This famous family had close ties with Maine from “Teddy” to “FDR.”
Theodore “Teddy” Roosevelt, Jr.
As early as 1878, Teddy Roosevelt began his long relationship with Maine and his personal guide, William Wingate “Bill” Sewall of Island Falls in Aroostook County. They maintained their connection as late as 1902 when Teddy visited Bangor for a speech and he invited Bill into his railroad car for a final reunion.
As a supporter of the Progressive party, he wrote a letter to Halbert P. Gardner, the party’s candidate for governor in 1914:
New York, July 8, 1914
HALBERT P. GARDNER,
Progressive Party Candidate for Governor,
My Dear Mr. Gardner:
I am greatly pleased with the ﬁght you and the Progressives of Maine are making. I hope it is unnecessary to say that I shall do everything I can to help in the ﬁght. I shall come to Maine during the campaign and bear testimony on behalf of the cause for which you and I are standing.
I hope you have seen my Pittsburgh speech. In it I think you will see that I have simply applied today to the actual situation as it is the principles for which we fought against such odds two years ago. Then I had to speak in the spirit of prophecy; now I record the fulﬁllment of the prophecies we then made. Events have shown that this country can never rise level to its opportunities until the principles embodied in the Progressive platform of 1912 are embodied in the law of the land and this embodiment must come by their open and staunch friends. Faithfully yours,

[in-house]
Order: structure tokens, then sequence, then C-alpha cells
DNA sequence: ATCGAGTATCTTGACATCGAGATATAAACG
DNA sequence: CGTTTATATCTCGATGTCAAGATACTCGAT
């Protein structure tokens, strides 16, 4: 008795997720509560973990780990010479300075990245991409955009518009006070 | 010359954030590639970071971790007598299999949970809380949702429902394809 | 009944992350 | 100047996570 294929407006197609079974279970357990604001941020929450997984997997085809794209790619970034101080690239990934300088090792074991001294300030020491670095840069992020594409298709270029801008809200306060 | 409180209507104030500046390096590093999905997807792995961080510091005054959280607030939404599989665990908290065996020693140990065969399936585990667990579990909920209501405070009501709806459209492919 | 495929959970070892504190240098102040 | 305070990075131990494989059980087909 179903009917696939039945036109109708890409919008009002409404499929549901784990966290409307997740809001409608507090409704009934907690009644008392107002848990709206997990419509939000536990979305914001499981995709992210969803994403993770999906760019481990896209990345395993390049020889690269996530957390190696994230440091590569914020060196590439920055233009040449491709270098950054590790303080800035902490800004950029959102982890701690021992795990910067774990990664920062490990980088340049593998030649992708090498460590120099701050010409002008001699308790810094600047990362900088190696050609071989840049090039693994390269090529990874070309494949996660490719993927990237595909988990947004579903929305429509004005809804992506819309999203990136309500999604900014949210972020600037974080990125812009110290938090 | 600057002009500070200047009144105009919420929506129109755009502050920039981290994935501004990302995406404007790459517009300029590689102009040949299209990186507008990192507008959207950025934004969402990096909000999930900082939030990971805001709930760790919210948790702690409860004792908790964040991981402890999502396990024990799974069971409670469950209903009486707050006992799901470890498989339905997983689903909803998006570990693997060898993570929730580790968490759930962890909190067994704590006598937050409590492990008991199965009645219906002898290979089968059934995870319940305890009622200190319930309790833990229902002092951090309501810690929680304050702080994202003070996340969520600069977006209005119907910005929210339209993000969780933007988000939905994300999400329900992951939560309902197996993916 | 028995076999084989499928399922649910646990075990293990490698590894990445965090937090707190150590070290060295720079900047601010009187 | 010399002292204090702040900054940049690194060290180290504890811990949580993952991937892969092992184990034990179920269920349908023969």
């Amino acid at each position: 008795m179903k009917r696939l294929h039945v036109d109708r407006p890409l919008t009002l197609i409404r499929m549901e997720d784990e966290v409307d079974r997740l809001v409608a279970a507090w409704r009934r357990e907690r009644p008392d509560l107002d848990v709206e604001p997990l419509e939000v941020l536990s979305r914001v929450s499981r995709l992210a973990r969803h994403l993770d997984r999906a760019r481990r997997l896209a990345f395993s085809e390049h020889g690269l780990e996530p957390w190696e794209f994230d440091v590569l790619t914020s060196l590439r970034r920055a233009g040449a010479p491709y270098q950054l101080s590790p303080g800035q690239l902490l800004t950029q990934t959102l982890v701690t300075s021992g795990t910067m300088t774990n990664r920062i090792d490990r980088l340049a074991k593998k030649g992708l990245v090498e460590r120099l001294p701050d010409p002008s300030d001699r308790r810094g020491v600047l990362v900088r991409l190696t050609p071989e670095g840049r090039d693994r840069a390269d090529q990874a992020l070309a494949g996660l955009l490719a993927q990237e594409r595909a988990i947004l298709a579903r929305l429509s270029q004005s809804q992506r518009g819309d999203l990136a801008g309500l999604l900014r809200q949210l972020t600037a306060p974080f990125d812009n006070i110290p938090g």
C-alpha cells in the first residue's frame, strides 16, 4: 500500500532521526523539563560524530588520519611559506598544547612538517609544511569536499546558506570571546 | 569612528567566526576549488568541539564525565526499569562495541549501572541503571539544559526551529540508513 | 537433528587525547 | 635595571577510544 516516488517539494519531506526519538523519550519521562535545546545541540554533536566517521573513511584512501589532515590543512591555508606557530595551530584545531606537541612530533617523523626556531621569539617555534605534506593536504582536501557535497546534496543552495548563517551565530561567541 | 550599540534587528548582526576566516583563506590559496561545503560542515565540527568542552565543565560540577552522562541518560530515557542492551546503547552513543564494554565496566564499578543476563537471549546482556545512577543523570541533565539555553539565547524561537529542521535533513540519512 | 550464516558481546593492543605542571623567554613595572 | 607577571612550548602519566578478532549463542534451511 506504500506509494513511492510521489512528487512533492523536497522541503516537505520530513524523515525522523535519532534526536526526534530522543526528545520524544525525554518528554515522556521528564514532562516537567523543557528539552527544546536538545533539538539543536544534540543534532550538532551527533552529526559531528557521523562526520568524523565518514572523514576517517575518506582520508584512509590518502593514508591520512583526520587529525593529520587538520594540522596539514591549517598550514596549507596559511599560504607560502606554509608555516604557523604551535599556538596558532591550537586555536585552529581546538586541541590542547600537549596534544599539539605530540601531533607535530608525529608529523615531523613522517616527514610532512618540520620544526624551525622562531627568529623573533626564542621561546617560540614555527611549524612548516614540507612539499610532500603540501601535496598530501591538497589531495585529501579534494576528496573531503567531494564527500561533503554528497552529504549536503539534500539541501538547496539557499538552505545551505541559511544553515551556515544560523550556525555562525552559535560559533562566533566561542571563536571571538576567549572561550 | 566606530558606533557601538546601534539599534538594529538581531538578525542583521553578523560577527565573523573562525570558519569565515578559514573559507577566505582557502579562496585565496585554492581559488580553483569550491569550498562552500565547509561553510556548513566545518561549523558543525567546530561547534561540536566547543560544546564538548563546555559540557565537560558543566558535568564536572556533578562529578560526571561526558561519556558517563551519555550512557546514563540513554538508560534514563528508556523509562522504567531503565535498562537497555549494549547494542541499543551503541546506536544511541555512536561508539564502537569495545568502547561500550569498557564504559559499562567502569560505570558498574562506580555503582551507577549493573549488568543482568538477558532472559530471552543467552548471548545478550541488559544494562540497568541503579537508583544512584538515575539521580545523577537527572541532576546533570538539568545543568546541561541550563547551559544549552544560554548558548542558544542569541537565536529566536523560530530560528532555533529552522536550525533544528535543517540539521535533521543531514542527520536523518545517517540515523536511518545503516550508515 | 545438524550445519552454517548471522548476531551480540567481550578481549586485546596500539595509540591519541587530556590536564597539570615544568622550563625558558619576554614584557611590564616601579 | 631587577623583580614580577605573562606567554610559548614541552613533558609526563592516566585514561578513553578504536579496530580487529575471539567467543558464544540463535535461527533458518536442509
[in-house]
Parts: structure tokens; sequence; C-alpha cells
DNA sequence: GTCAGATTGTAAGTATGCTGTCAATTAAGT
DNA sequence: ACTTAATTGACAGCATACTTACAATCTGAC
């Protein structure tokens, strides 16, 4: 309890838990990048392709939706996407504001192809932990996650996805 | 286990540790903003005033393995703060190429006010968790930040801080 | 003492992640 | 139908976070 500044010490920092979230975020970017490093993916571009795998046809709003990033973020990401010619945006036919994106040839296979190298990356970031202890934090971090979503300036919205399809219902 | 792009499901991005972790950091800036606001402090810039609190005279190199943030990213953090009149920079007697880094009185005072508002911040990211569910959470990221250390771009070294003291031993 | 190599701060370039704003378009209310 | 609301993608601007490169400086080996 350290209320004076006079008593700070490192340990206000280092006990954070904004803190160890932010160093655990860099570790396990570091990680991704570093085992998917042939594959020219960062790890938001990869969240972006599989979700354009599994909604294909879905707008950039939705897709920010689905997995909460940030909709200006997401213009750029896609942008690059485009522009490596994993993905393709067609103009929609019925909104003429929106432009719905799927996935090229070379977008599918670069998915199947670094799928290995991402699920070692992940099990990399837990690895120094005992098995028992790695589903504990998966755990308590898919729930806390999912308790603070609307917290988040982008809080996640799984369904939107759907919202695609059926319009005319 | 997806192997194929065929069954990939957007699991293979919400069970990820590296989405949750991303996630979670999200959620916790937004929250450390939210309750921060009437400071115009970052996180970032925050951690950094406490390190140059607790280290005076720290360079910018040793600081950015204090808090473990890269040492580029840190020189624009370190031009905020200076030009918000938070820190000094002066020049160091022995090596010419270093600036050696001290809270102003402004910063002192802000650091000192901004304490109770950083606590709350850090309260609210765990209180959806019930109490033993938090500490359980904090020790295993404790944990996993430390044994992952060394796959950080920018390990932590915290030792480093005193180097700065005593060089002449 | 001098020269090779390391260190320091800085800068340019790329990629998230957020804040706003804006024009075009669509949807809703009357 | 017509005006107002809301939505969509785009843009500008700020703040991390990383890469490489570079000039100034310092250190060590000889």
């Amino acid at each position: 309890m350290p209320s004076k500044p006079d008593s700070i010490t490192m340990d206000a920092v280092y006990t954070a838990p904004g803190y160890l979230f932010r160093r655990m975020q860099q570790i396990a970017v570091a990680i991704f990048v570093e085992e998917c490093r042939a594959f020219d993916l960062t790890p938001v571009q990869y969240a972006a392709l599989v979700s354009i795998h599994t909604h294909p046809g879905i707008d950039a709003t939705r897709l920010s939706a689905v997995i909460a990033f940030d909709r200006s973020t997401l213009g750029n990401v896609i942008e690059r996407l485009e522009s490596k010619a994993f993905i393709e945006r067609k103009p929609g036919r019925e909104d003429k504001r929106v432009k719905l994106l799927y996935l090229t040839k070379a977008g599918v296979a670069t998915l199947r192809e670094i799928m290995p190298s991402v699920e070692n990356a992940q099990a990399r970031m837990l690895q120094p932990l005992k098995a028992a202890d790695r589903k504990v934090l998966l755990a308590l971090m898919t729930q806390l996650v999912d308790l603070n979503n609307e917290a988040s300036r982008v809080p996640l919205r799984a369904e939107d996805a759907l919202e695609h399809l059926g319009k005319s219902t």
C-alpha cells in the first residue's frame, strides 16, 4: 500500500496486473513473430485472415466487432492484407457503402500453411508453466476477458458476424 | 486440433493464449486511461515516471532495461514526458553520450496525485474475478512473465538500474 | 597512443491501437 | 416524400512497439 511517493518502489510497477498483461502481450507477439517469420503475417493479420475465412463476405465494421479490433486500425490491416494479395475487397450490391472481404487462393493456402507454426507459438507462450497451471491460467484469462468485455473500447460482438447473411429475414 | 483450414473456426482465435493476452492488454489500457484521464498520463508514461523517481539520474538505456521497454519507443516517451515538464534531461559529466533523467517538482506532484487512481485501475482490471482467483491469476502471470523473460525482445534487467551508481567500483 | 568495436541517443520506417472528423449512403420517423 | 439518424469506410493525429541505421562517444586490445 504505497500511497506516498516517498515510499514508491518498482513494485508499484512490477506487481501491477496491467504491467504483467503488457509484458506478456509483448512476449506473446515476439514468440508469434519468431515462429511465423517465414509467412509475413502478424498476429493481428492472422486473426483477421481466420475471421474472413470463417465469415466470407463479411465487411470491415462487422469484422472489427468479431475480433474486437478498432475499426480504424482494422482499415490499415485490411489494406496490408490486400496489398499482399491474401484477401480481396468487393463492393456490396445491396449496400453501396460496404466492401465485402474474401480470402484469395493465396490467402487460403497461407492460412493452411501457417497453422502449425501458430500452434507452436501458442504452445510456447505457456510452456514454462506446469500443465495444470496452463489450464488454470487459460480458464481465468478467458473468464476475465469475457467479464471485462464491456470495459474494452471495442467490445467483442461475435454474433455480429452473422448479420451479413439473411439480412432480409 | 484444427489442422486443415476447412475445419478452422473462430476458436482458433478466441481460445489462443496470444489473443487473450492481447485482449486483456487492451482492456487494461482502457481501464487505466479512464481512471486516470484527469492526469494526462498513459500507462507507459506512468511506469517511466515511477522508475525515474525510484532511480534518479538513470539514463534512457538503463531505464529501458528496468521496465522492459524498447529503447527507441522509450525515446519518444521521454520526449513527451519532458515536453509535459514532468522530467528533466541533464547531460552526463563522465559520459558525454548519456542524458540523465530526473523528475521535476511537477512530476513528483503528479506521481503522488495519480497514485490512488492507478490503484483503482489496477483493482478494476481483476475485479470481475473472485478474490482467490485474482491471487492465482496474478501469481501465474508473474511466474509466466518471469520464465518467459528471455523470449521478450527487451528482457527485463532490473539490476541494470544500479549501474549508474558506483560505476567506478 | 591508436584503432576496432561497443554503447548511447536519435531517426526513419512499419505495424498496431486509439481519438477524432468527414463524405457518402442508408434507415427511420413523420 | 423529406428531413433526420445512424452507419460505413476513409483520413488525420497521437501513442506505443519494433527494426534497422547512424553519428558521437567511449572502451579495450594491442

(Signed) THEODORE ROOSEVELT
TR was true to his word, making a visit to Portland and Lewiston on August 18, 1914, riding on new Portland-Lewiston Interurban line electric railway. Portland Monthly, citing “newspaper reports,” noted the excitement of “the crowds that gathered and cheered at stations along the way.”
Franklin and Eleanor Roosevelt
Campobello Island is in Canada, but is accessible by land from Lubec. A large cottage there was the summer retreat of Franklin D. and Eleanor Roosevelt, even before he became President of the United States. Franklin spent summers there from 1885 until he was stricken by polio in 1921.
In the 1930s, Eleanor Roosevelt visited the home of John D. Clifford in Lewiston. Clifford was U.S. Attorney for Maine and an active organizer for the Maine Democratic Party.
On June 23, 1941 Eleanor noted in her “My Day” newspaper column,
Yesterday morning, on the water, it was cool and we had a grand breeze on our way over to Eastport, Maine. Once landed there, we visited various old friends in the fruit store, the drug store and the bank. Then we took a taxi and went out to Quoddy Village to visit the NYA resident project.
I had not seen this project since it had been turned over to the boys. I was impressed by the excellence of the work shops and by the tremendous interest which the boys show in the work they are doing in aviation mechanics and the regular machine shops.
Erikson, Patricia. “A Streetcar Named Narcissus.” Portland Monthly. Summerguide, 2014. http://www.portlandmonthly.com/portmag/2014/06/a-streetcar-named-narcissus/ (accessed October 24, 2014)
National Youth Administration. “Quoddy Regional Project, Quoddy Village, Maine.” February 1, 1940. [A brief booklet to describe the goals and methods of the project in employing young men during the Great Depression. http://www.eastport-me.gov/Public_Documents/EastportME_WebDocs/NYA%20140.pdf (accessed October 24, 2014)
Roosevelt, Eleanor. “My Day.” June 23, 1941. From the “My Day” project of George Washington University. http://www.gwu.edu/~erpapers/myday/displaydoc.cfm?_y=1941&_f=md055920 (accessed October 24, 2014)